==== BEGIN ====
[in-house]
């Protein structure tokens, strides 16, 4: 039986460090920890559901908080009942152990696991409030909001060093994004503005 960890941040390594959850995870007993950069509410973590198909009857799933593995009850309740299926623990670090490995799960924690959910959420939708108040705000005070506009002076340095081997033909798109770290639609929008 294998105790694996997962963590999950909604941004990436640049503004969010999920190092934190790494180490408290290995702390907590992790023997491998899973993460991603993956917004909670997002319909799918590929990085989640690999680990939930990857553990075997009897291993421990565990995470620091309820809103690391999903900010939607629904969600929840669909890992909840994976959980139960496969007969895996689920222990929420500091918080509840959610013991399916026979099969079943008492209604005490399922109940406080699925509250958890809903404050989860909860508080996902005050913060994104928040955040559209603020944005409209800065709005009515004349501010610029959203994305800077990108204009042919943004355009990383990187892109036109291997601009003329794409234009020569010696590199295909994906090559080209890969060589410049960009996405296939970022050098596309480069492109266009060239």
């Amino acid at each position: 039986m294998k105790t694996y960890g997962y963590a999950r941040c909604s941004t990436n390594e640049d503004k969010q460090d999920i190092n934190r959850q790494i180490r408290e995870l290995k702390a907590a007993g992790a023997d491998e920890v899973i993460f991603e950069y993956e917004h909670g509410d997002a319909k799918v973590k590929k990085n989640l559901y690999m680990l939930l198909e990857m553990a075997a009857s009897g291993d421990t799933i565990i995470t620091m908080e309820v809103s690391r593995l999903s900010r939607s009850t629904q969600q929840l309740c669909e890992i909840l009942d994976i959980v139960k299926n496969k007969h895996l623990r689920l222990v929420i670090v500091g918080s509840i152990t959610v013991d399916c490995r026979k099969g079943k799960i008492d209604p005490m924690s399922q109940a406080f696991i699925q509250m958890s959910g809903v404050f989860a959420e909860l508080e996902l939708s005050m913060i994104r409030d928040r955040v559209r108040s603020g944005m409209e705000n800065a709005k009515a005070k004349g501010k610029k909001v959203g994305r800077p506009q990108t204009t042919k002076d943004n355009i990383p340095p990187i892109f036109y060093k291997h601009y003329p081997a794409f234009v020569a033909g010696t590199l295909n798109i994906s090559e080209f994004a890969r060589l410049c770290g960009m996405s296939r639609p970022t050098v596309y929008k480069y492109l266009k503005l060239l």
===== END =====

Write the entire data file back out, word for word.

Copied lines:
[in-house]
């Protein structure tokens, strides 16, 4: 039986460090920890559901908080009942152990696991409030909001060093994004503005 960890941040390594959850995870007993950069509410973590198909009857799933593995009850309740299926623990670090490995799960924690959910959420939708108040705000005070506009002076340095081997033909798109770290639609929008 294998105790694996997962963590999950909604941004990436640049503004969010999920190092934190790494180490408290290995702390907590992790023997491998899973993460991603993956917004909670997002319909799918590929990085989640690999680990939930990857553990075997009897291993421990565990995470620091309820809103690391999903900010939607629904969600929840669909890992909840994976959980139960496969007969895996689920222990929420500091918080509840959610013991399916026979099969079943008492209604005490399922109940406080699925509250958890809903404050989860909860508080996902005050913060994104928040955040559209603020944005409209800065709005009515004349501010610029959203994305800077990108204009042919943004355009990383990187892109036109291997601009003329794409234009020569010696590199295909994906090559080209890969060589410049960009996405296939970022050098596309480069492109266009060239």
């Amino acid at each position: 039986m294998k105790t694996y960890g997962y963590a999950r941040c909604s941004t990436n390594e640049d503004k969010q460090d999920i190092n934190r959850q790494i180490r408290e995870l290995k702390a907590a007993g992790a023997d491998e920890v899973i993460f991603e950069y993956e917004h909670g509410d997002a319909k799918v973590k590929k990085n989640l559901y690999m680990l939930l198909e990857m553990a075997a009857s009897g291993d421990t799933i565990i995470t620091m908080e309820v809103s690391r593995l999903s900010r939607s009850t629904q969600q929840l309740c669909e890992i909840l009942d994976i959980v139960k299926n496969k007969h895996l623990r689920l222990v929420i670090v500091g918080s509840i152990t959610v013991d399916c490995r026979k099969g079943k799960i008492d209604p005490m924690s399922q109940a406080f696991i699925q509250m958890s959910g809903v404050f989860a959420e909860l508080e996902l939708s005050m913060i994104r409030d928040r955040v559209r108040s603020g944005m409209e705000n800065a709005k009515a005070k004349g501010k610029k909001v959203g994305r800077p506009q990108t204009t042919k002076d943004n355009i990383p340095p990187i892109f036109y060093k291997h601009y003329p081997a794409f234009v020569a033909g010696t590199l295909n798109i994906s090559e080209f994004a890969r060589l410049c770290g960009m996405s296939r639609p970022t050098v596309y929008k480069y492109l266009k503005l060239l």